The cast of "Watchmen" is outstanding. It is very rare with a cast this size and a story of this magnitude, to have every angle and member contribute in unblemished fashion, but again "Watchmen" pulls it off. Each actor became their prespective character's and did dynamic jobs in their performances.

First and foremost, Jackie Earle Haley is Rorschach! Haley delivers the standout performance in "Watchmen" and really does a fabulous job of carrying the film. His monologues are directly taken from the page and set a engaging tone to the alternate universe film. Haley's moments in prison were flawless and drove home Rorschach's pain creating his vigilante identity.

Patrick Wilson as Dan Dreiberg/Night Owl II and Jeffery Dean Morgan as Howard Blake/the Comedian were fantastic. Wilson did an ideal job of capturing Dan's despair and a want to re-live his past as a hero. While Morgan delivered a exceptional performance as the hardened Howard Blake/the Comedian. Although his character was one to feel a bit of a trim, Morgan conveyed the ruthless and cynical outlook of the Comedian accurately.

Billy Crudup playing Jon Osterman/Dr. Manhattan, despite the at times awkward blue cgi, defined the character in a impeccable approach. Crudup was able to convey Dr. Manhattan's diminishment with humanity while not becoming emotionless. He furthermore precisely portrayed Dr. Manhattan's struggle with his powers and his connection or loss thereof to human life. Malin Akerman who was a capable actress and more than fit the part, felt outshined by Billy Crudup and Patrick Wilson as Laurie Jupiter/Silk Spectre II. Most of Laurie's screen time is shared between Dr. Manhattan and Dan Dreiberg/Night Owl II and while she does not diminish any of the scenes, Akerman does not match the flawless performances of her co-stars.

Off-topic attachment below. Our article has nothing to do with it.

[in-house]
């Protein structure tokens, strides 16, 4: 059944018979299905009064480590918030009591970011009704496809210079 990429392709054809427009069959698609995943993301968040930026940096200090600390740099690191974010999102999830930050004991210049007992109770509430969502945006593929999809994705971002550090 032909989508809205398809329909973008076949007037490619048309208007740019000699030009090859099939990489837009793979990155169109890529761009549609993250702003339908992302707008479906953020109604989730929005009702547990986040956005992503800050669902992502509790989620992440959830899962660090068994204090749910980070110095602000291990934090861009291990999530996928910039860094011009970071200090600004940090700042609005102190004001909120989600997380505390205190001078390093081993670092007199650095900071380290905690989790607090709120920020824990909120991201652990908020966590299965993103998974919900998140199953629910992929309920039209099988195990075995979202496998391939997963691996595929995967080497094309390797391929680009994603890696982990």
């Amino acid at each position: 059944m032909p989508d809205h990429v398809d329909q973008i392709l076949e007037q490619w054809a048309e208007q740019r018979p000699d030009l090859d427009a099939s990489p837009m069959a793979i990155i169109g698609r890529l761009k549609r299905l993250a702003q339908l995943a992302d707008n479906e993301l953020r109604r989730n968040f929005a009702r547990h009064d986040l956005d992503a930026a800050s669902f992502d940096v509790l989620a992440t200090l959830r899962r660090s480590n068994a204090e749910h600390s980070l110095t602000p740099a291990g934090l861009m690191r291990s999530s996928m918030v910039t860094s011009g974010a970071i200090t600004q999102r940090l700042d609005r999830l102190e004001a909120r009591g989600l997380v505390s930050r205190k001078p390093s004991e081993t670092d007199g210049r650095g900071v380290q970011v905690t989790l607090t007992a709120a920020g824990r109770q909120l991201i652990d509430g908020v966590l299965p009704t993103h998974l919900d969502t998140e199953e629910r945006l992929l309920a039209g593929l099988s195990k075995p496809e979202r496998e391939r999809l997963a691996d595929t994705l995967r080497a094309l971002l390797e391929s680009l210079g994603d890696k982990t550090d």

Matthew Goode took on a role that has always been my least favorite on the page, Adrian Veidt/Ozymandias, and made him rellevant and interesting in a whole new way. Goode was the perfect reflection of the world's smartest man, one who looked down upon the entire world. I was however, bitterly disappointed that Snyder had removed the majority of Adrian Veidt's backstory. Understanding Veidt's obsession with Alexander and the lengths he goes to fully explore Alexander's legacy is critical to story. (Here's hoping that is something added into the director's cut!)

"Watchmen" was a film that had better be damn good in order to please fans and Zack Snyder has definately done just that. "Watchmen" was a brillaint re-creation of a timeless graphic novel. The story moved in captivating form throughout, one that allowed both people who have read the book or not, to enjoy the film. The imagery was astonishing in every way and never became over-indulgent or too stylized. The score and soundtrack are expertly matched to the film with standouts coming from the opening and closing songs by Bob Dylan, the latter being covered by My Chemical Romance. Finally, "Watchmen" was a epic movie going experience that measures up to my hopes for a single shot Watchmen film.